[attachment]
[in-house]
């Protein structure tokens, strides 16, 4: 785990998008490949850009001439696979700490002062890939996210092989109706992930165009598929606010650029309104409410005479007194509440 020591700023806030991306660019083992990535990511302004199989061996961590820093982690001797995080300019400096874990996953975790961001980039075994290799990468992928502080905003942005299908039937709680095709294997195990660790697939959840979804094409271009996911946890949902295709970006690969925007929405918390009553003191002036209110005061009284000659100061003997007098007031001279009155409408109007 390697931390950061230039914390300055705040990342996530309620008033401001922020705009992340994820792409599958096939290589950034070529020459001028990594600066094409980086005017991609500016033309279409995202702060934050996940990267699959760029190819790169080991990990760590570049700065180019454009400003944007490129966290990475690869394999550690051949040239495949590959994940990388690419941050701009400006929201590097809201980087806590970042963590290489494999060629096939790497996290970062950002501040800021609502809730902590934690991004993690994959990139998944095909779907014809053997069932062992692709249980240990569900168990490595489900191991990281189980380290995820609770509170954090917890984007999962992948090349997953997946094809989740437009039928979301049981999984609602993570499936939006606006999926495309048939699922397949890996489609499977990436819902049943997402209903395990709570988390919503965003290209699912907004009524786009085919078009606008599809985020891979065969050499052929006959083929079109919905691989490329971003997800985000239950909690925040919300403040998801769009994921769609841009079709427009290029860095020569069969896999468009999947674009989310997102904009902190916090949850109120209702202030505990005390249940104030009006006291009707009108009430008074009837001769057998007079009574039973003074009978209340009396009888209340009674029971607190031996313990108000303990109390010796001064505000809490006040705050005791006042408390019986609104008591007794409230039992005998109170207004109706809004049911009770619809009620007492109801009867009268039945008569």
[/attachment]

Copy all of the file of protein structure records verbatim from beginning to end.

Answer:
[in-house]
């Protein structure tokens, strides 16, 4: 785990998008490949850009001439696979700490002062890939996210092989109706992930165009598929606010650029309104409410005479007194509440 020591700023806030991306660019083992990535990511302004199989061996961590820093982690001797995080300019400096874990996953975790961001980039075994290799990468992928502080905003942005299908039937709680095709294997195990660790697939959840979804094409271009996911946890949902295709970006690969925007929405918390009553003191002036209110005061009284000659100061003997007098007031001279009155409408109007 390697931390950061230039914390300055705040990342996530309620008033401001922020705009992340994820792409599958096939290589950034070529020459001028990594600066094409980086005017991609500016033309279409995202702060934050996940990267699959760029190819790169080991990990760590570049700065180019454009400003944007490129966290990475690869394999550690051949040239495949590959994940990388690419941050701009400006929201590097809201980087806590970042963590290489494999060629096939790497996290970062950002501040800021609502809730902590934690991004993690994959990139998944095909779907014809053997069932062992692709249980240990569900168990490595489900191991990281189980380290995820609770509170954090917890984007999962992948090349997953997946094809989740437009039928979301049981999984609602993570499936939006606006999926495309048939699922397949890996489609499977990436819902049943997402209903395990709570988390919503965003290209699912907004009524786009085919078009606008599809985020891979065969050499052929006959083929079109919905691989490329971003997800985000239950909690925040919300403040998801769009994921769609841009079709427009290029860095020569069969896999468009999947674009989310997102904009902190916090949850109120209702202030505990005390249940104030009006006291009707009108009430008074009837001769057998007079009574039973003074009978209340009396009888209340009674029971607190031996313990108000303990109390010796001064505000809490006040705050005791006042408390019986609104008591007794409230039992005998109170207004109706809004049911009770619809009620007492109801009867009268039945008569």